While low triangle counts are essential in real-time trees, maintaining visual aesthetics is also important. Instead of using individual leaf maps on many pieces of leaf geometry in a real-time tree, it is often better to use a texture that includes many leaves with their branch/twig structure to capture the same fullness with much lower triangle count. This is a “Cluster”.
Watch a video demonstrating the creation and use of Clusters, previously known as Leaf Map Makers, in real-time trees.
Note: The term “Cluster” can refer to the many-leaf texture maps or the SPM file used to create those maps.
Making a Cluster is similar to making any other tree, but you are only concerned with a single branch structure. You can start one of these from scratch, or you can isolate a branch from a previously-made tree as a starting point. You can isolate parts of the tree by hiding Generators in the Generation Editor or use Focus.
You will ultimately be exporting textures that will be wrapped on a piece of geometry used in another tree. It is better to model this using an orthographic, or flat, view so it will work well in this scenario.
Change the viewport camera in the Tree Window from Perspective to XY plane, which will give you an above/looking down view of the isolated branch structure. You may have to move the camera and rotate the main branch around the trunk so the branch is centered in the middle of the viewport. Also make sure the base of the branch touches the bottom of the viewport, as this will be the “origin” of the Cluster in the other tree.
Having correct normals is very important in order to have a cluster map that lights correctly. Many nuances of individual leaf lighting, such as specular highlights from different angles, can be easily lost when creating a cluster due to texture resolution and mipmap filtering. Leaves that more or less face the camera and have bold normals (where each leaf mostly lights from the same direction) tend to work better.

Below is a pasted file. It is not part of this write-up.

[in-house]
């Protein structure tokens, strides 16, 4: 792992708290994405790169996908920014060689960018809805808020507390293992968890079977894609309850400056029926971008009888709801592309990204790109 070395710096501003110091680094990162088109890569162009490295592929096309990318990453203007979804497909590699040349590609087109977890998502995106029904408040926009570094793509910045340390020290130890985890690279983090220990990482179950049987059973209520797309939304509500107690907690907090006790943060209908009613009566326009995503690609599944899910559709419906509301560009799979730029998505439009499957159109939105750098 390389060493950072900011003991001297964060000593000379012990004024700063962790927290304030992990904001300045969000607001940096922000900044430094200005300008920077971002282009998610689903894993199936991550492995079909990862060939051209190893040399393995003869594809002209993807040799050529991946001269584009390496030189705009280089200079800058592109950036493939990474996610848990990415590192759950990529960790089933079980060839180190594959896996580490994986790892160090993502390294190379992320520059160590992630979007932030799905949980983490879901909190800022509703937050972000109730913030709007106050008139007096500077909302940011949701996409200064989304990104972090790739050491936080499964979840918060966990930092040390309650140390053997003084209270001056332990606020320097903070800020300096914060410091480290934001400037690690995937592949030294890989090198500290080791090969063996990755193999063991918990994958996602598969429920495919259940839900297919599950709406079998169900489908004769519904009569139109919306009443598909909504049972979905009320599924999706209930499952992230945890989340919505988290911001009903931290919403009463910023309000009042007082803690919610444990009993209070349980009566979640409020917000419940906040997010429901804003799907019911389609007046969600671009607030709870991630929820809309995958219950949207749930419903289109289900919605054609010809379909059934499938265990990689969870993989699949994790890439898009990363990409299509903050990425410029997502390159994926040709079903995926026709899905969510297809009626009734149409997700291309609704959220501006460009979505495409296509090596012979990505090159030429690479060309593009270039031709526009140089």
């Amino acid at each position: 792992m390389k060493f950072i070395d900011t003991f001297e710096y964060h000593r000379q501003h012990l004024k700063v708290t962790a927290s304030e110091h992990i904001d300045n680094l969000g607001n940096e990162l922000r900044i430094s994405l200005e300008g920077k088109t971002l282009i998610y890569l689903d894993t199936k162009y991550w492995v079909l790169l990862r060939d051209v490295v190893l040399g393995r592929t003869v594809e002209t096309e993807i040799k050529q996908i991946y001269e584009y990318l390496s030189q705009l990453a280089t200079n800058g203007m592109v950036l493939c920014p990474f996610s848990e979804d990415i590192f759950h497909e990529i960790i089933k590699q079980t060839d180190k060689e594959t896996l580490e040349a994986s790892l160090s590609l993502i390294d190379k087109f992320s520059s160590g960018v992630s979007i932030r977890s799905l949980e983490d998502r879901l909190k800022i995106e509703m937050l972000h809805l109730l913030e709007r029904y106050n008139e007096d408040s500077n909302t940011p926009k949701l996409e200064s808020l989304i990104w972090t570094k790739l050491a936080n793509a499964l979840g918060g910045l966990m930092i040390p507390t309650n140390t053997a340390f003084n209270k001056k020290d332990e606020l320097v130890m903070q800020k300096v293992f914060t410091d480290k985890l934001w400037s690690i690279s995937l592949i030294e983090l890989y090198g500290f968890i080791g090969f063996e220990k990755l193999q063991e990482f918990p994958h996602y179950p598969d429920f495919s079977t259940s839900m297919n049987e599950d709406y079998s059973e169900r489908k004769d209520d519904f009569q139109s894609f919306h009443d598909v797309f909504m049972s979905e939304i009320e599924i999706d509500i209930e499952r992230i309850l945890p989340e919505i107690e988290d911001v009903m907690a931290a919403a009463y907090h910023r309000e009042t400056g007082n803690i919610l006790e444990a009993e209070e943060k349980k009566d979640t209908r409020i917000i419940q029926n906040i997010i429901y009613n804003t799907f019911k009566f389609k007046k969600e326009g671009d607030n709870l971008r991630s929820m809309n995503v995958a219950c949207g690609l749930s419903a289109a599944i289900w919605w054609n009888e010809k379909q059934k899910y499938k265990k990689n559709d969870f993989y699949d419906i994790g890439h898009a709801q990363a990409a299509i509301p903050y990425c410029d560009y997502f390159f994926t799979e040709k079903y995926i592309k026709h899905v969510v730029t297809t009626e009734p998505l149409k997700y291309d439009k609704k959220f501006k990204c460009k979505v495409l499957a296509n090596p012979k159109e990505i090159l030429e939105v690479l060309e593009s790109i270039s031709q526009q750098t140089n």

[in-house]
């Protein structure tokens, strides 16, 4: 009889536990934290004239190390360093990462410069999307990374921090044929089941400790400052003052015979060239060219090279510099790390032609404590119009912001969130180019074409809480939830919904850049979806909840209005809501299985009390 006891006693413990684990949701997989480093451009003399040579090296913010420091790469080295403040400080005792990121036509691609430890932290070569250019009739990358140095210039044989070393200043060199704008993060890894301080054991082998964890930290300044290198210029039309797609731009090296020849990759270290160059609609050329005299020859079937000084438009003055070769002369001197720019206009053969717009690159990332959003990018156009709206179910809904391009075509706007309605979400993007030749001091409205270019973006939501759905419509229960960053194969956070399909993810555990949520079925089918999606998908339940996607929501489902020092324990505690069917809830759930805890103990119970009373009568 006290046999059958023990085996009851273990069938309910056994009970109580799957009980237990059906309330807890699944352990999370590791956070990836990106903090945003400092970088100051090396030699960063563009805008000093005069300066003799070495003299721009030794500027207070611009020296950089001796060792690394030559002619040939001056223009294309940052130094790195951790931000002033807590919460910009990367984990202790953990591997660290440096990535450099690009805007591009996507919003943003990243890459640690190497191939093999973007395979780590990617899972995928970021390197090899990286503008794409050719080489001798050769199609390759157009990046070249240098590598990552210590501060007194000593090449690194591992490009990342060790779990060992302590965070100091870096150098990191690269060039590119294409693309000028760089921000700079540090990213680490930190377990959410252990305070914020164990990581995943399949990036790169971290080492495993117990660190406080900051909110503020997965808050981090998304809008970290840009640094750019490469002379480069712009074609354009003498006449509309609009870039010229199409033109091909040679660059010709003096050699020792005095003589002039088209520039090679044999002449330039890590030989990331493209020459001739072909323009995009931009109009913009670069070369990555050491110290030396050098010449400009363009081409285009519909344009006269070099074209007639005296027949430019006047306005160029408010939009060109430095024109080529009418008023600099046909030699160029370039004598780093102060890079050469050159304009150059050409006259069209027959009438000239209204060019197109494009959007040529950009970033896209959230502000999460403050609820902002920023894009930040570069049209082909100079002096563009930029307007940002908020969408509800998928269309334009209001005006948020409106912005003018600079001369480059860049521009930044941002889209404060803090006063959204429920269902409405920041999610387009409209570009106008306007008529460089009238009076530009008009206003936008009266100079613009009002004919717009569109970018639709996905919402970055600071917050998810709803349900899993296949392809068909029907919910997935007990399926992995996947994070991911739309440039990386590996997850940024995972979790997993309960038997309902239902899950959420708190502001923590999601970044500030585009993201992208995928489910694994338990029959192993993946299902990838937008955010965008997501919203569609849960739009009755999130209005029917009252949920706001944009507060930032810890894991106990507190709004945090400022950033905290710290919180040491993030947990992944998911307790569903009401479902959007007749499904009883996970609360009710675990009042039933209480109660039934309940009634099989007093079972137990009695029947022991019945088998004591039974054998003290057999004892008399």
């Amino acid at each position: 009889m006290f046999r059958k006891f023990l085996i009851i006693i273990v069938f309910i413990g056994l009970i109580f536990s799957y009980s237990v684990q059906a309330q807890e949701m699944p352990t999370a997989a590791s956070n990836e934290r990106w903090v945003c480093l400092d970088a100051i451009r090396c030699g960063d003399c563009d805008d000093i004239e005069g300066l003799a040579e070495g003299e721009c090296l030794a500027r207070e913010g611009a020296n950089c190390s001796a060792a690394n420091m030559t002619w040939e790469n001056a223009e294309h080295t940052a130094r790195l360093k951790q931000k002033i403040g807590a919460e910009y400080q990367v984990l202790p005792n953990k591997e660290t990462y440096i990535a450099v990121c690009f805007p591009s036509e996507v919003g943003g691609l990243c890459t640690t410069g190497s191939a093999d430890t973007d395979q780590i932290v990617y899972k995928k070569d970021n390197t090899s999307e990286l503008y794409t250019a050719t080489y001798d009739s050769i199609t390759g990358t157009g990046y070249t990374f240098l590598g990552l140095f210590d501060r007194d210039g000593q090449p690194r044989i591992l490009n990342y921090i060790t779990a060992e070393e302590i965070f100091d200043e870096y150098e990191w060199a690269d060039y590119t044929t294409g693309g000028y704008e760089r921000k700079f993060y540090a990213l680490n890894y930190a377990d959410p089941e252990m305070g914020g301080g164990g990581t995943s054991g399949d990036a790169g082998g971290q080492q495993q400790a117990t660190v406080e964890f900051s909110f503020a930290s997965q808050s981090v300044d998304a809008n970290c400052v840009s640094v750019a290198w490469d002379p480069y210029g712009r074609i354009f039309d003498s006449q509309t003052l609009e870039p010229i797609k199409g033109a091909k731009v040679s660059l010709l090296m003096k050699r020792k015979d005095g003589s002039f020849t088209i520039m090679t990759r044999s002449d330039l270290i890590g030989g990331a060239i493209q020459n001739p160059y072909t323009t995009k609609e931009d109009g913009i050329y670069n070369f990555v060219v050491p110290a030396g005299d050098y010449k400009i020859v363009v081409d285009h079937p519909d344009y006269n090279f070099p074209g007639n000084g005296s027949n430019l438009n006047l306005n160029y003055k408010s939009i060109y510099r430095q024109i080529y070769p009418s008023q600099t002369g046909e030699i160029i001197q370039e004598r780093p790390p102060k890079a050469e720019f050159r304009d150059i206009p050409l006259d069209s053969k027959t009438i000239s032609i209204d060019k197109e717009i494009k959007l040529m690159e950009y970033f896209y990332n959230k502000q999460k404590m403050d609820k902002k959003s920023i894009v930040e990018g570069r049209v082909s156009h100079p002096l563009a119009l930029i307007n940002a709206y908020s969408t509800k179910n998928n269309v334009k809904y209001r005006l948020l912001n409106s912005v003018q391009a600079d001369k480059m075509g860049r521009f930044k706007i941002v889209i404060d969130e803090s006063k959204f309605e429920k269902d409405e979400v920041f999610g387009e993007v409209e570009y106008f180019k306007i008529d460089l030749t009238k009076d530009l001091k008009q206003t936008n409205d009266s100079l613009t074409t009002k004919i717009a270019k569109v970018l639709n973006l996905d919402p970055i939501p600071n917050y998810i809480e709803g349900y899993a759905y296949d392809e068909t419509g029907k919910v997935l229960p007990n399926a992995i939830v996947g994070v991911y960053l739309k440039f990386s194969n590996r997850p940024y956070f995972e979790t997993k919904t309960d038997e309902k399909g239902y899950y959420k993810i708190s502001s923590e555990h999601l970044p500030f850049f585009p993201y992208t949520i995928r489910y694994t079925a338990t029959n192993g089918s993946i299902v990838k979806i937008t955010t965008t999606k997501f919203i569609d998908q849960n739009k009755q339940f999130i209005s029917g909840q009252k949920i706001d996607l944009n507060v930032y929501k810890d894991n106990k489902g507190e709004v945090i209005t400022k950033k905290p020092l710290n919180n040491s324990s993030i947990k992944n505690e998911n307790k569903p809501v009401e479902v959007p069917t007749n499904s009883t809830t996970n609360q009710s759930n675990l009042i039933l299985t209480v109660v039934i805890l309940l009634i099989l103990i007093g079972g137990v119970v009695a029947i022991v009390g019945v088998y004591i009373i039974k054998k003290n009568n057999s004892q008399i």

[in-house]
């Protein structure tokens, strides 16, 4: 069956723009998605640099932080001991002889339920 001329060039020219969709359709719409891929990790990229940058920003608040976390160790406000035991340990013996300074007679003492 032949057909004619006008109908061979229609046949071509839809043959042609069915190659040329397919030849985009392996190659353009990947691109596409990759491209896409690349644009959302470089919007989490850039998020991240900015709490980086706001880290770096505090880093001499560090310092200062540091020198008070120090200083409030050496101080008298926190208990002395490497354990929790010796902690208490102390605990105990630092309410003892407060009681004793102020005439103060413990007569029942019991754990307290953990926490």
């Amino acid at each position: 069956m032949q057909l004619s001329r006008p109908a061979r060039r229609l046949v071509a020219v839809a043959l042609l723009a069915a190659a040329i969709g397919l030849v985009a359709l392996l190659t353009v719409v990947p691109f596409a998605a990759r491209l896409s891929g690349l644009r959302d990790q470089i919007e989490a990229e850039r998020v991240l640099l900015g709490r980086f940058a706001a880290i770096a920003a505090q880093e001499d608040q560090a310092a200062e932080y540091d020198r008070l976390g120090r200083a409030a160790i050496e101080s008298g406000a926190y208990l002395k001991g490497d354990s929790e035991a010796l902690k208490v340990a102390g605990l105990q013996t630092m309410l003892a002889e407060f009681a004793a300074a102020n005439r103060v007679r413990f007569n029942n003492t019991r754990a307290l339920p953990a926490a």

Use “Local Orientation:Unification:Global” property on leaves and fronds to make them mostly face out. You can tick the “Disable two-sided rendering” option in the “Show” menu of the Tree Window to ensure they are facing the correct way. Limiting the number of deformations, such as fold and curl, you apply to the leaf can also make it stand out more and have a broader specular highlight.
The “Lighting:Unify” property can be used to minimize the variance of normals across that leaf, resulting in larger, more pronounced specular highlights. Don't be afraid to push the normals around a little bit, as well. A bit of variance on the Lighting Adjustments properties can make each leaf light slightly differently.
Too many overlapping leaves can cause a cluster to look more like a solid color from a distance. You can fix this manually by controlling the generation of the branches and leaves, but Collision is an easy way to help to alleviate it. Overlapping geometry is automatically removed.
A special form of Collision called "Cluster plane overlapping can be enabled in the Collision menu of the Tree Window. When this is enabled, any leaves that share the same camera space (not 3D space) will be tested for removal. This ensures that no leaves are overlapping specifically in the view from which you will be rendering the Cluster.
Once the cluster is exported and brought back in as a material, it will be difficult to do texture adjustments. This is because you will be editing a map that has many things (leaves, branches, twigs, etc.) that may not all adjust in the same way.
For this reason, be sure to do all your texture adjustments before exporting. If you follow the guidelines for making good PBR Materials in the cluster file, the final material exported will also work well with PBR.
Before exporting the cluster maps, enable the screenshot safe frame in the Tree Window. This will draw a red guide box in the Tree Window, indicating the exact shape of what will be exported. Set the “Width” and “Height” properties to the size you will be exporting. Then line up the tree within the shape, minimizing extra empty space.
The cluster can then be exported by choosing the option “Export Material” in the File menu. This will generate all the texture maps you will need to use this cluster in another tree.